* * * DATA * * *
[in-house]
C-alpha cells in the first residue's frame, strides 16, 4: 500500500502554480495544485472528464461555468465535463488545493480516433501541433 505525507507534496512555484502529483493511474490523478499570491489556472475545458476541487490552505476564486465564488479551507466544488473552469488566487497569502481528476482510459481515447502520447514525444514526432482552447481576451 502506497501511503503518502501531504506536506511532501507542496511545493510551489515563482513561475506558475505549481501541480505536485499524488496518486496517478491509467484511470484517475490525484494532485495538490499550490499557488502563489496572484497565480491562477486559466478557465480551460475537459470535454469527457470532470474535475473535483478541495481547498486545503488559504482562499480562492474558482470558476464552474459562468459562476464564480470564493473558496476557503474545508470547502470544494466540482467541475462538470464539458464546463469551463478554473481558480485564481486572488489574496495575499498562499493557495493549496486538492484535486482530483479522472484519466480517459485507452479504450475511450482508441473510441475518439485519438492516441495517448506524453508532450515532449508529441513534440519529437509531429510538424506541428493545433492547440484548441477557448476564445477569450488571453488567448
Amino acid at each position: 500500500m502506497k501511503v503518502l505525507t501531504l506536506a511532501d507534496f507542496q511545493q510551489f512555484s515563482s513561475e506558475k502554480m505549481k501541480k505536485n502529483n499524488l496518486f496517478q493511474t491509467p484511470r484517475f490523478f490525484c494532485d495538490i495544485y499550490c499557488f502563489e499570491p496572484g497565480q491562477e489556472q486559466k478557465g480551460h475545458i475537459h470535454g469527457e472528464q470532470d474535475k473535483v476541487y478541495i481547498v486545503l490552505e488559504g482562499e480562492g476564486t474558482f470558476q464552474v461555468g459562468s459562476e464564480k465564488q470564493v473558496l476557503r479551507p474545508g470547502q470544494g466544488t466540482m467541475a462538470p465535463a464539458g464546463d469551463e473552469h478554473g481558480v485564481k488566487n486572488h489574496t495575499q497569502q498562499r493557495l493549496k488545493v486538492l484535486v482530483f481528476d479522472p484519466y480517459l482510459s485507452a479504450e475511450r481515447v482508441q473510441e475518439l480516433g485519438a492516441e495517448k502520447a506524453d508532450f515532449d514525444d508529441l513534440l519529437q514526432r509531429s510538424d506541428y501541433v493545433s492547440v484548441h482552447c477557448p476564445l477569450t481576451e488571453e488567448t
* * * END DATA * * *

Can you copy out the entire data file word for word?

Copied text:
[in-house]
C-alpha cells in the first residue's frame, strides 16, 4: 500500500502554480495544485472528464461555468465535463488545493480516433501541433 505525507507534496512555484502529483493511474490523478499570491489556472475545458476541487490552505476564486465564488479551507466544488473552469488566487497569502481528476482510459481515447502520447514525444514526432482552447481576451 502506497501511503503518502501531504506536506511532501507542496511545493510551489515563482513561475506558475505549481501541480505536485499524488496518486496517478491509467484511470484517475490525484494532485495538490499550490499557488502563489496572484497565480491562477486559466478557465480551460475537459470535454469527457470532470474535475473535483478541495481547498486545503488559504482562499480562492474558482470558476464552474459562468459562476464564480470564493473558496476557503474545508470547502470544494466540482467541475462538470464539458464546463469551463478554473481558480485564481486572488489574496495575499498562499493557495493549496486538492484535486482530483479522472484519466480517459485507452479504450475511450482508441473510441475518439485519438492516441495517448506524453508532450515532449508529441513534440519529437509531429510538424506541428493545433492547440484548441477557448476564445477569450488571453488567448
Amino acid at each position: 500500500m502506497k501511503v503518502l505525507t501531504l506536506a511532501d507534496f507542496q511545493q510551489f512555484s515563482s513561475e506558475k502554480m505549481k501541480k505536485n502529483n499524488l496518486f496517478q493511474t491509467p484511470r484517475f490523478f490525484c494532485d495538490i495544485y499550490c499557488f502563489e499570491p496572484g497565480q491562477e489556472q486559466k478557465g480551460h475545458i475537459h470535454g469527457e472528464q470532470d474535475k473535483v476541487y478541495i481547498v486545503l490552505e488559504g482562499e480562492g476564486t474558482f470558476q464552474v461555468g459562468s459562476e464564480k465564488q470564493v473558496l476557503r479551507p474545508g470547502q470544494g466544488t466540482m467541475a462538470p465535463a464539458g464546463d469551463e473552469h478554473g481558480v485564481k488566487n486572488h489574496t495575499q497569502q498562499r493557495l493549496k488545493v486538492l484535486v482530483f481528476d479522472p484519466y480517459l482510459s485507452a479504450e475511450r481515447v482508441q473510441e475518439l480516433g485519438a492516441e495517448k502520447a506524453d508532450f515532449d514525444d508529441l513534440l519529437q514526432r509531429s510538424d506541428y501541433v493545433s492547440v484548441h482552447c477557448p476564445l477569450t481576451e488571453e488567448t